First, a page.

PayPal is highly committed to giving. The company calls its strategy “Social Innovation.” This modern take on generosity aims to improve the overall finances of individuals, strengthen societies, and encourage donations to charities. How does this strategy work out in the real world?
Gathered together in a town hall of a small African village, a group of smiling women were waiting to share their stories. In turn, each woman stood and explained how her life had changed:
“My husband respects me now because I earn a living.”
“I can pay for my sister’s clothes and tuition.”
“I now have an income.”
These are stories from microlender Kiva. In Zimbabwe, Kiva provided these women with infrastructure, revenue, and opportunity.
Kiva provides small loans to small businesses around the world. Kiva is unique in that it connects borrowers with lenders around the world. It doesn’t require big donations; they start in $25 increments.
Having a set lending amount makes donating easy and convenient for lenders. These small loans could pay for a goat, a sewing machine, woodworking tools, or a mechanical apprenticeship for borrowers.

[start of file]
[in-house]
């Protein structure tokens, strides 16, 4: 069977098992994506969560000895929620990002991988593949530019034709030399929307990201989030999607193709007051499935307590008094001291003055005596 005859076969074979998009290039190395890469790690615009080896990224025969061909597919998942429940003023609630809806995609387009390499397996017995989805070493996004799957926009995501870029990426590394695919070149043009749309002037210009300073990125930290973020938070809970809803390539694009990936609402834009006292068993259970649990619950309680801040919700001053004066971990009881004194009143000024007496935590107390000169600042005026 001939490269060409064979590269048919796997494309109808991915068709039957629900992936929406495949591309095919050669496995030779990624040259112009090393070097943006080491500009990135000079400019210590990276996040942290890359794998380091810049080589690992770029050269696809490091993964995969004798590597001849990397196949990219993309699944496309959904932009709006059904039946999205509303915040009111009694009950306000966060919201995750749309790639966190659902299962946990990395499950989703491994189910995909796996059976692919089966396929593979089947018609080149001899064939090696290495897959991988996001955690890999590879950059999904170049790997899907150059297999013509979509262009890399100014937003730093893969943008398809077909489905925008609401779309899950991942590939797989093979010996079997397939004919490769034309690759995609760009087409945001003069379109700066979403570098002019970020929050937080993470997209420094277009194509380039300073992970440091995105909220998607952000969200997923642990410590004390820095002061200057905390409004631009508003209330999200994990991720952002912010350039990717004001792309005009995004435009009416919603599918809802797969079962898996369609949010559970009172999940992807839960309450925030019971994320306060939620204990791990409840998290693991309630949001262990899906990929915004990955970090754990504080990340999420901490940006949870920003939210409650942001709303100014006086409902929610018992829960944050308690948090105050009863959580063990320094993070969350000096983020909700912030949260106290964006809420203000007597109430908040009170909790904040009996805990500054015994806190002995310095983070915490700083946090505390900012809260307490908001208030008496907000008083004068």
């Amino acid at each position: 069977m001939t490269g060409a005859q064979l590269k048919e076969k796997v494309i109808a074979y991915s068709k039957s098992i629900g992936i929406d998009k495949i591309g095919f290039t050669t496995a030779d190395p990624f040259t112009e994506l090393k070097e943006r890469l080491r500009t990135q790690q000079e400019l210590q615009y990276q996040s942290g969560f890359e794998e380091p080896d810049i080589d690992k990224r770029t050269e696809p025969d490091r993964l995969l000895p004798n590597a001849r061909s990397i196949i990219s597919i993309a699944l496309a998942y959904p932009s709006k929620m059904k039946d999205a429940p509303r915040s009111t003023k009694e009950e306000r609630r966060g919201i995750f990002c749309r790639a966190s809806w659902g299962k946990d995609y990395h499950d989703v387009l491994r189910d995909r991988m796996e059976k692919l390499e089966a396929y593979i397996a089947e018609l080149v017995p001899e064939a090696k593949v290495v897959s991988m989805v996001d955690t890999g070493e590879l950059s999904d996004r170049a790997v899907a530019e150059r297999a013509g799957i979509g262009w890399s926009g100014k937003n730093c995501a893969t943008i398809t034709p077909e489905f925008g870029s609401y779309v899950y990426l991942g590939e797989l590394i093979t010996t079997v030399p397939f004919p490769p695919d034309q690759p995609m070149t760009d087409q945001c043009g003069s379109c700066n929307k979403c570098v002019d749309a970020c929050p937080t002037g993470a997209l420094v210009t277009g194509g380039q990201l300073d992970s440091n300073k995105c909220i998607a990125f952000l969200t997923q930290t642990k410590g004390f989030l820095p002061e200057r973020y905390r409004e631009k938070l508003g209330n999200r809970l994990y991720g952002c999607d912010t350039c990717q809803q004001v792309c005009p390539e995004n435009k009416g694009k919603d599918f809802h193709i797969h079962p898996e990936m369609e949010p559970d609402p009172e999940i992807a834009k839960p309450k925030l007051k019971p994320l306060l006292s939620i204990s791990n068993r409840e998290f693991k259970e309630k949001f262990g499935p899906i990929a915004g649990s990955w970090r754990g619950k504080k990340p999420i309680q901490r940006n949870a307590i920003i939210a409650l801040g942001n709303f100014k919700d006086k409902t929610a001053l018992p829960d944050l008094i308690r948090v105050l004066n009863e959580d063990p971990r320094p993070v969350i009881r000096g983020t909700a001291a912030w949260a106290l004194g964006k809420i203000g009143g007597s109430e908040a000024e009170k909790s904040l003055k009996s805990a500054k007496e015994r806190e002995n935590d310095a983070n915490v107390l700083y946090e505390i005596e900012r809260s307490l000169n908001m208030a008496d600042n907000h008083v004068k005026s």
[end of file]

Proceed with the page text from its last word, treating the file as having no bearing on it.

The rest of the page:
Kiva emphasizes the compounding effects of this entrepreneurial support. For example, not only does lending empower women to run their households, but it lets them engage in the community and strengthens family bonds.
As of 2018, Kiva facilitated $1.17 billion in loans to 2.8 million borrowers in more than 86 countries. How does Kiva manage this large volume? Kiva uses PayPal as its exclusive online payment processor.
“Kiva has facilitated unprecedented levels of entrepreneurship,” says Chelsa Bocci, Kiva’s vice president of marketing and community. “People want to know their money is being used efficiently and going to the cause they believe in. PayPal’s continued support allows us to send every dollar lent on Kiva to the field, which is a big deal. More people have been able to follow their dreams because of our PayPal partnership.”